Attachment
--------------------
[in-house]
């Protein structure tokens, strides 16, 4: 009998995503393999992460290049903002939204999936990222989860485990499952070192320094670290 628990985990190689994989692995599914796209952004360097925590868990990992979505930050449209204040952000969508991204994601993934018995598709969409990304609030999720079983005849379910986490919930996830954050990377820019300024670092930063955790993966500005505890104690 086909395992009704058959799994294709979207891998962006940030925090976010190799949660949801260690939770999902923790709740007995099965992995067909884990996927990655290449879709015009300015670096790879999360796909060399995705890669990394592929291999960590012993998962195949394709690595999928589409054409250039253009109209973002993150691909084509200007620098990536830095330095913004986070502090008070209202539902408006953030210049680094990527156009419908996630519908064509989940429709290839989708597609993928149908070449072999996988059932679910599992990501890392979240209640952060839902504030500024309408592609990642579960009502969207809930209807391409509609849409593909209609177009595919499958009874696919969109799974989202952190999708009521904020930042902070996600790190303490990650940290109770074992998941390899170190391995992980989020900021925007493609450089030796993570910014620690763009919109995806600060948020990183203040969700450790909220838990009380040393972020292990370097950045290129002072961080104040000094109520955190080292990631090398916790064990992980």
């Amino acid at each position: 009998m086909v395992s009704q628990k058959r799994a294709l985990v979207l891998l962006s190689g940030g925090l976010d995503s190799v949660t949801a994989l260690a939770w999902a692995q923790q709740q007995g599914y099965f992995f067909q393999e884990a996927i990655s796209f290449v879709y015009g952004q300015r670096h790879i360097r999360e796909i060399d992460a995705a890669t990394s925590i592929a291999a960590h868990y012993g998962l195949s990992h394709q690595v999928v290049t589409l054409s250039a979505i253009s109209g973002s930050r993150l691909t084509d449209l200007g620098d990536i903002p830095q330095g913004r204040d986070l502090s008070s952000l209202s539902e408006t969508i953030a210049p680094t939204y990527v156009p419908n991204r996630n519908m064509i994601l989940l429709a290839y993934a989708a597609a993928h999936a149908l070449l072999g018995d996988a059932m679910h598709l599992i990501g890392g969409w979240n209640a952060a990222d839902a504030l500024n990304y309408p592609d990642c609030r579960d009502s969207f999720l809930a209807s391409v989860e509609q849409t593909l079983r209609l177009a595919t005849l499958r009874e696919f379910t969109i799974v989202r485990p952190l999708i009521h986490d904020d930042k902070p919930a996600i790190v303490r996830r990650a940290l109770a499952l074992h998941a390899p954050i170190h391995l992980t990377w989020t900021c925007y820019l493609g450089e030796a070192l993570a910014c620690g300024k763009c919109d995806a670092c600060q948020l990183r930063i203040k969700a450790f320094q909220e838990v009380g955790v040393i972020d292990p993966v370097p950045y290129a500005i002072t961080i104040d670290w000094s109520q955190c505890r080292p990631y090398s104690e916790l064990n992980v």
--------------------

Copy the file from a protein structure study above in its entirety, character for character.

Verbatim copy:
[in-house]
């Protein structure tokens, strides 16, 4: 009998995503393999992460290049903002939204999936990222989860485990499952070192320094670290 628990985990190689994989692995599914796209952004360097925590868990990992979505930050449209204040952000969508991204994601993934018995598709969409990304609030999720079983005849379910986490919930996830954050990377820019300024670092930063955790993966500005505890104690 086909395992009704058959799994294709979207891998962006940030925090976010190799949660949801260690939770999902923790709740007995099965992995067909884990996927990655290449879709015009300015670096790879999360796909060399995705890669990394592929291999960590012993998962195949394709690595999928589409054409250039253009109209973002993150691909084509200007620098990536830095330095913004986070502090008070209202539902408006953030210049680094990527156009419908996630519908064509989940429709290839989708597609993928149908070449072999996988059932679910599992990501890392979240209640952060839902504030500024309408592609990642579960009502969207809930209807391409509609849409593909209609177009595919499958009874696919969109799974989202952190999708009521904020930042902070996600790190303490990650940290109770074992998941390899170190391995992980989020900021925007493609450089030796993570910014620690763009919109995806600060948020990183203040969700450790909220838990009380040393972020292990370097950045290129002072961080104040000094109520955190080292990631090398916790064990992980």
């Amino acid at each position: 009998m086909v395992s009704q628990k058959r799994a294709l985990v979207l891998l962006s190689g940030g925090l976010d995503s190799v949660t949801a994989l260690a939770w999902a692995q923790q709740q007995g599914y099965f992995f067909q393999e884990a996927i990655s796209f290449v879709y015009g952004q300015r670096h790879i360097r999360e796909i060399d992460a995705a890669t990394s925590i592929a291999a960590h868990y012993g998962l195949s990992h394709q690595v999928v290049t589409l054409s250039a979505i253009s109209g973002s930050r993150l691909t084509d449209l200007g620098d990536i903002p830095q330095g913004r204040d986070l502090s008070s952000l209202s539902e408006t969508i953030a210049p680094t939204y990527v156009p419908n991204r996630n519908m064509i994601l989940l429709a290839y993934a989708a597609a993928h999936a149908l070449l072999g018995d996988a059932m679910h598709l599992i990501g890392g969409w979240n209640a952060a990222d839902a504030l500024n990304y309408p592609d990642c609030r579960d009502s969207f999720l809930a209807s391409v989860e509609q849409t593909l079983r209609l177009a595919t005849l499958r009874e696919f379910t969109i799974v989202r485990p952190l999708i009521h986490d904020d930042k902070p919930a996600i790190v303490r996830r990650a940290l109770a499952l074992h998941a390899p954050i170190h391995l992980t990377w989020t900021c925007y820019l493609g450089e030796a070192l993570a910014c620690g300024k763009c919109d995806a670092c600060q948020l990183r930063i203040k969700a450790f320094q909220e838990v009380g955790v040393i972020d292990p993966v370097p950045y290129a500005i002072t961080i104040d670290w000094s109520q955190c505890r080292p990631y090398s104690e916790l064990n992980v």